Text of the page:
5"10, 135lbs and wanting to get to 165

  • Posted by a hidden member.
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    May 16, 2008 4:26 AM GMT
    Hey guys,

    I have a buddy who is 23, 5"10 and weighs a slender 135lbs. He wants to gain weight and muscle to about 165lbs. I have always been a big guy so don't know what t say apart from EAT! lol - how much calories she he be eating a day. He hits the gym fr an hour and a half every other day
  • Bunjamon

    Posts: 3162

    May 16, 2008 8:25 AM GMT
    There are lots of muscle-building/weight-gaining meal plans on this site. Print them out for him!
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    May 16, 2008 12:35 PM GMT
    Make sure he stays away from excesive aerobic exercise. His time at the gym should be spent lifting weights, not on the treadmill or bike because that will just burn up any extra calories he consumes.
  • NYCguy74

    Posts: 311

    May 16, 2008 2:41 PM GMT
    Try these 2 forum topics among others

    Getting fit and eating healthy for a teen.


    search the web for ectomorph, it will explain a lot
    as far as calories, this is just a guess, but probably in the 4000-4500 range.
    and maybe trim down the gym time a little, do fewer exercises overall, but pick ones that hit multiple groups at once.
    and like JohnnyD said, try to stay away from excessive cardio. Maybe just a 15 minute warm up.

    Found this list for some examples of compound exercises
    Shoulders: Military Press, Hang Clean and Press, Arnold Press

    Arms: Close-Grip Chin-Up (w/palms facing toward your face), Dips, Close-Grip Pushup, Twisting Dumbbell Curl

    Legs: Barbell Squat, Deadlift, Lunges

    Back: Chin-Up, Pull-Down, Deadlift, Row

    Chest: Push-Up, Dips, Bench Press
  • Posted by a hidden member.
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    May 16, 2008 3:31 PM GMT
    I agree with what others have said. Tell him to check the links posted already.
  • jarhead5536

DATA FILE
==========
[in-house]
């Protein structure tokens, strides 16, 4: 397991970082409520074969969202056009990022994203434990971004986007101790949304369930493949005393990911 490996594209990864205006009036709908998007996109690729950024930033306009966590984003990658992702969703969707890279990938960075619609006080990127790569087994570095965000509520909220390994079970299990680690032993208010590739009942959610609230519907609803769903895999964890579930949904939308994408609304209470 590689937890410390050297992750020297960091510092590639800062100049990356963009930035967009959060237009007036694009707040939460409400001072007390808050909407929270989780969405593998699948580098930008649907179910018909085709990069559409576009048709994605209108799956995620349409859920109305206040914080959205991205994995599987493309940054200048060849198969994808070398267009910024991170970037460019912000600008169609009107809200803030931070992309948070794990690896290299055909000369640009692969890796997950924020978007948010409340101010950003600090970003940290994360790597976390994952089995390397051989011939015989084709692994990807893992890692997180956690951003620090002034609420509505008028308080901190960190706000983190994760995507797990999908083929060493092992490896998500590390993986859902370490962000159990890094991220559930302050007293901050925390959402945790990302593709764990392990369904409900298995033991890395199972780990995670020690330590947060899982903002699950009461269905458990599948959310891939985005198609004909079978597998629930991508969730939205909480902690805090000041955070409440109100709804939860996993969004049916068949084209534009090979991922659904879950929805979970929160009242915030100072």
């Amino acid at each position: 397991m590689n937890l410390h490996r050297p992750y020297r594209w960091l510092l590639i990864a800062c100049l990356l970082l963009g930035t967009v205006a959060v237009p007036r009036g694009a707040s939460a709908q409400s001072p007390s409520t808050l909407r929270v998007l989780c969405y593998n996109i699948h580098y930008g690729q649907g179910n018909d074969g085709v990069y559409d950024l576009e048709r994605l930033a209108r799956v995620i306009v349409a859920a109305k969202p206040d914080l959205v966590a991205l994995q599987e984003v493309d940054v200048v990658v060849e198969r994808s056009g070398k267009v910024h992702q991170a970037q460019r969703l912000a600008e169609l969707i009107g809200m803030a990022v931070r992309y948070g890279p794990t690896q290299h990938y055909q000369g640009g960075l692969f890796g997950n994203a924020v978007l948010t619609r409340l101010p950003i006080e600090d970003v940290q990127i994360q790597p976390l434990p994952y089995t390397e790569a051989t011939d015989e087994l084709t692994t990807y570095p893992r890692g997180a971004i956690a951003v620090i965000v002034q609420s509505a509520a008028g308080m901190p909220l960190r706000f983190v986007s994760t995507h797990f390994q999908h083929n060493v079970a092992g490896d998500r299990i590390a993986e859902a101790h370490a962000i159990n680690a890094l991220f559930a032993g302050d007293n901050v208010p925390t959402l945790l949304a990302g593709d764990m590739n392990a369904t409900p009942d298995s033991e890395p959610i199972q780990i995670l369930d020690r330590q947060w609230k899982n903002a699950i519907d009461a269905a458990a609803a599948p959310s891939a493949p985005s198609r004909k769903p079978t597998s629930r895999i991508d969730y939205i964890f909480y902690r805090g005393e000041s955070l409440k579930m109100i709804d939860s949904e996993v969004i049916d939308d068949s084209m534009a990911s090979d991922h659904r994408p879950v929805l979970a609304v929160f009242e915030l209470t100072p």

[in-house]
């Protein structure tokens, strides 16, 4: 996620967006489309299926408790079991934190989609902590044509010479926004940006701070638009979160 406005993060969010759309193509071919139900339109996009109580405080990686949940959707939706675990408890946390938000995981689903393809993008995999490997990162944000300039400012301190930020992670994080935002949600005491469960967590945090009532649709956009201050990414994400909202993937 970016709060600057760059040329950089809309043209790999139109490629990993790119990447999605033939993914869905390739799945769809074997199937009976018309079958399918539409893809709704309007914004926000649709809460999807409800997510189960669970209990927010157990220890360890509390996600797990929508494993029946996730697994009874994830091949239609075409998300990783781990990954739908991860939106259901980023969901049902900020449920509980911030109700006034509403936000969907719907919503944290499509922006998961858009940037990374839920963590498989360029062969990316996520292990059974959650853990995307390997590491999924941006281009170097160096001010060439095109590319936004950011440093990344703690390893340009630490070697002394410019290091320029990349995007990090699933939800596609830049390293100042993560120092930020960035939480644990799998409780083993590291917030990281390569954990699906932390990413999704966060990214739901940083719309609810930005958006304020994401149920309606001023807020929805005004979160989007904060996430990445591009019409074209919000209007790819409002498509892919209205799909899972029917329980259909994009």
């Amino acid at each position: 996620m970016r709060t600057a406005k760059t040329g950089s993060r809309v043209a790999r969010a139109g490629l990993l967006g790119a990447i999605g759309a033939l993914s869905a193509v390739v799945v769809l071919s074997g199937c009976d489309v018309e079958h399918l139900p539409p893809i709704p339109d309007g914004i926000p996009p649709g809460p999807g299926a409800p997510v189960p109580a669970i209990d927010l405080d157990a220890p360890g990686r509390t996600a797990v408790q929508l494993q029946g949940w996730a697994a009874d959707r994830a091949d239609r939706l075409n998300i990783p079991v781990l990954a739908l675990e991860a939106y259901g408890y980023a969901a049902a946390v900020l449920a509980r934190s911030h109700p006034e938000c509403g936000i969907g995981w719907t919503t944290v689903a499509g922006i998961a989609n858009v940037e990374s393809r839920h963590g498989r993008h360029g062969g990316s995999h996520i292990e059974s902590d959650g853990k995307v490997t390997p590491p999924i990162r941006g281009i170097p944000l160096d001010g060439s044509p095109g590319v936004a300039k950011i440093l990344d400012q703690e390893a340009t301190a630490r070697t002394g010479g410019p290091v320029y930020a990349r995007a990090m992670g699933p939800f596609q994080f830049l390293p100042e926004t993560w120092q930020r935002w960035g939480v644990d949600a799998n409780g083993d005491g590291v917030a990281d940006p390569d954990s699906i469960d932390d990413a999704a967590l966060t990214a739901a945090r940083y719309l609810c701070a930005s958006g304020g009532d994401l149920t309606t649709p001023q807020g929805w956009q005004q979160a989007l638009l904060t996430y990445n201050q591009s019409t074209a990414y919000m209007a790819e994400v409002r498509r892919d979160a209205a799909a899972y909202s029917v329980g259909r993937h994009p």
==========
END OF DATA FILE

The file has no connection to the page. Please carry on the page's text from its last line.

Posts: 1348

    May 16, 2008 3:39 PM GMT
    Personally I am not allowed to say the words "cardio" or "aerobic" out loud since doing so makes me instantly lose 5 pounds, but I won't recommend that since omitting these sorts of activities affects long-term health.
  • Posted by a hidden member.
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    May 16, 2008 3:47 PM GMT
    I'm in the same boat, i'm 5'10 and well now i weigh 140 but i was 135 for a long while. If you want to look at This board, its got some good tips on what to do.

    hope it helps, and well goodluck

    oh haha its already been linked, oh well, one more time can't hurt.
  • MSUBioNerd

    Posts: 1813

    May 16, 2008 4:12 PM GMT
    Eat even when you're not hungry, not to the point of being overstuffed, but to the point where you never end up actually feeling hungry because you're eating every few hours. Eat reasonably healthy things--eating constantly does not mean you park yourself at a fast food joint. It does mean, though, that you don't worry about removing the skin from the chicken leg you grilled, that you use 2% milk instead of skim milk, and that you drink a lot more fruit juice and less water. Dried fruit, nuts, and cereal combine to make an inexpensive trail mix. Ham and bacon get mixed into scrambled eggs; ground beef gets mixed into pasta, even in white sauces. A protein shake shows up right after a workout.

    Outside of that, the workouts most likely need to be altered. Cardio becomes sprints and interval training only--you still need the cardiopulmonary benefits, but you don't want sustained durations burning a lot of those calories. Drop the repetitions to 5-6 for most exercises, and concentrate on increasing the weight while maintaining proper form. The large muscle groups are the most worth targeting while trying to up yourself from a few skinny frame--squats, lunges, bench presses, deadlifts, and rows. Other muscle groups can be somewhat ignored until they become the limiting factors; eg, if you can't bench more than you current do because your shoulders protest too much, rather than your pecs. And fundamentally, you need every other day off from the weights; without the rest time to rebuild, going will be even slower than it already is.